And of course English politics was, for very many years, largely dictated by the legacy of a civil war - the Tories being the former "Cavalier" party, whereas the Whigs were the former Parliamentarians.
    "Cast a cold eye ......."

  5. #15

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    Quote Originally Posted by Cruimh View Post
    Are Finnish politics still poisoned by their Civil war in the same way as Irish Politics are?
    Irish politics is imprisoned by populism and politicians that are afraid to make the tough decisions. The Civil War has nothing to do with our political landscape now save for a handful of people.
    "If we can but prevent the government from wasting the labours of the people, under the pretence of taking care of them, they must become happy." - Thomas Jefferson

  6. #16
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    The reason why casualties were so low compared to other 20th century wars is because Ireland is such a close-knit country.
    Very few actually fought in the War of Independence because the face of the British state in Ireland was the RIC, the majority of whom in the 26 counties were Irishmen, Catholics and Nationalists who supported Home Rule. Before the arrival of the Tans and Auxilliaries and British Regiments to Ireland, the majority of "British" soldiers in Ireland were actually Irishmen and between 1919-1921, 20,000 Irishmen joined up.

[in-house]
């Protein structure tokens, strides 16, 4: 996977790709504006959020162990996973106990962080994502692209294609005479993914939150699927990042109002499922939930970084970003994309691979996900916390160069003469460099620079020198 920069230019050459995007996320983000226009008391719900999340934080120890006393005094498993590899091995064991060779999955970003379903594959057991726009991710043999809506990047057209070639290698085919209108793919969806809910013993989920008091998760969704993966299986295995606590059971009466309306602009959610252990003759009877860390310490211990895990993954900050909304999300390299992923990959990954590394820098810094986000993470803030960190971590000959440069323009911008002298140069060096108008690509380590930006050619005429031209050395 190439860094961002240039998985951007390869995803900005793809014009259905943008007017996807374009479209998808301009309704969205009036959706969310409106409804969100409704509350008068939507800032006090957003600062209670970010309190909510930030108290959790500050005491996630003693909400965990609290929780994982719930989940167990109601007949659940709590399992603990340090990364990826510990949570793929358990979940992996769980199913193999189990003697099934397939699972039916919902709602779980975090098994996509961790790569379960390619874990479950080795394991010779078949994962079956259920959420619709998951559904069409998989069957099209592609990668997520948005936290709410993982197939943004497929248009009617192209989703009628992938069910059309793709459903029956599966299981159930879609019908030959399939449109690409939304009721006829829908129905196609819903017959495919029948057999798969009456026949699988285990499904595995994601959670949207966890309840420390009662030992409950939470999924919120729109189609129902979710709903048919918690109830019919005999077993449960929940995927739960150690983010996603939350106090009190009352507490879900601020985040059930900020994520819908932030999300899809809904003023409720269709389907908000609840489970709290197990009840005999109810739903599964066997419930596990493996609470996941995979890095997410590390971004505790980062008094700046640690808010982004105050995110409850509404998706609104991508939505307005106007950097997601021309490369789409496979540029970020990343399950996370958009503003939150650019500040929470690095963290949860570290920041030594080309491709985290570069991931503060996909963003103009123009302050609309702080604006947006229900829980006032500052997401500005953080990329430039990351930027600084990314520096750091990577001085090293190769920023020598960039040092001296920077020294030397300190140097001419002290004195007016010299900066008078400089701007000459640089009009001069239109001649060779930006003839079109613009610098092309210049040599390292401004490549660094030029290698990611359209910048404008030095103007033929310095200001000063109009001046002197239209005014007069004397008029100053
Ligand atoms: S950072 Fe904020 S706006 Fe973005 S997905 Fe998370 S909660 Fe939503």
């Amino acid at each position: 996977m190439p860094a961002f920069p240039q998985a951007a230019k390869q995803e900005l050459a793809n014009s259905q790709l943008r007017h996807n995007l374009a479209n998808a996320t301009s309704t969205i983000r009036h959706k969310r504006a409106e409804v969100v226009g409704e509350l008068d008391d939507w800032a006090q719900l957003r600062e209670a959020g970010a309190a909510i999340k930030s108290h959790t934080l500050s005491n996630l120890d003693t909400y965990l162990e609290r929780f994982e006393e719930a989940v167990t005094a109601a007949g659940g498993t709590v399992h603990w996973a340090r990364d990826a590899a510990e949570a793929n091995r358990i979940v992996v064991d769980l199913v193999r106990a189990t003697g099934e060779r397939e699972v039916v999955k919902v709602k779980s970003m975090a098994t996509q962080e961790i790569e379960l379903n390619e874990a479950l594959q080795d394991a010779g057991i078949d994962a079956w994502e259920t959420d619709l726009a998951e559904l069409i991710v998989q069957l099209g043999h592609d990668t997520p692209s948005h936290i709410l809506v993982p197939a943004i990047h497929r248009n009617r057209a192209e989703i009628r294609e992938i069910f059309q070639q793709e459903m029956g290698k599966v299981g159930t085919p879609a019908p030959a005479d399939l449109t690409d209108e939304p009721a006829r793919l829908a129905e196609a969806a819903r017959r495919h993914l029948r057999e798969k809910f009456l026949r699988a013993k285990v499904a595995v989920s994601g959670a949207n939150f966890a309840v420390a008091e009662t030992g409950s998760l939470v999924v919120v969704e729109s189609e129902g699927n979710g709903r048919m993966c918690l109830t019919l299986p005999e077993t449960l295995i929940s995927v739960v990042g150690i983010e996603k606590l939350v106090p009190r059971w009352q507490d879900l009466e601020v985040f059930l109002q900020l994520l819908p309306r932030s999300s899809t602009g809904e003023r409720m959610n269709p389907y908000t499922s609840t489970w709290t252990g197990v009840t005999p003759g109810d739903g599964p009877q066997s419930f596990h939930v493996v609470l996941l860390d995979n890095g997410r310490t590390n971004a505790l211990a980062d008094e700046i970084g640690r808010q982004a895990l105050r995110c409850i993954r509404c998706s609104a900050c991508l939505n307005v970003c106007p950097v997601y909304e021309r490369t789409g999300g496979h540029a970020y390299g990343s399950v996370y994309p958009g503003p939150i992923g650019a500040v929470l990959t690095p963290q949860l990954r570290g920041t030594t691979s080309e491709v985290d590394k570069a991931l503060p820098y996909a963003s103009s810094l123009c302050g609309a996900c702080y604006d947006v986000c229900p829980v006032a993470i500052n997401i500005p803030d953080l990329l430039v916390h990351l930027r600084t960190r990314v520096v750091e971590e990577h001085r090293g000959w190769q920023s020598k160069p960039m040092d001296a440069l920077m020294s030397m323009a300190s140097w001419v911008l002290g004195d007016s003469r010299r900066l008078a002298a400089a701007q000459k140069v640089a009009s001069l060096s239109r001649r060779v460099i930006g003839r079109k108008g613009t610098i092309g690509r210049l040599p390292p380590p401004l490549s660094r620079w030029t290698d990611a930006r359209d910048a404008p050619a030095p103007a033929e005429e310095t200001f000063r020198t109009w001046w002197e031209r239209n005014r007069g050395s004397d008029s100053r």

During the Civil War, Richard Barrett who was shot after he was selected with other three prisoners from the four provinces of Ireland was a childhood friend of the Hales brothers. Sean Hales who took the Free Treaty side out of loyalty to Michael Collins was assassinated while his brother Tom Hales was anti-Treaty IRA commander who is said to have participated in the ambush that killed Collins.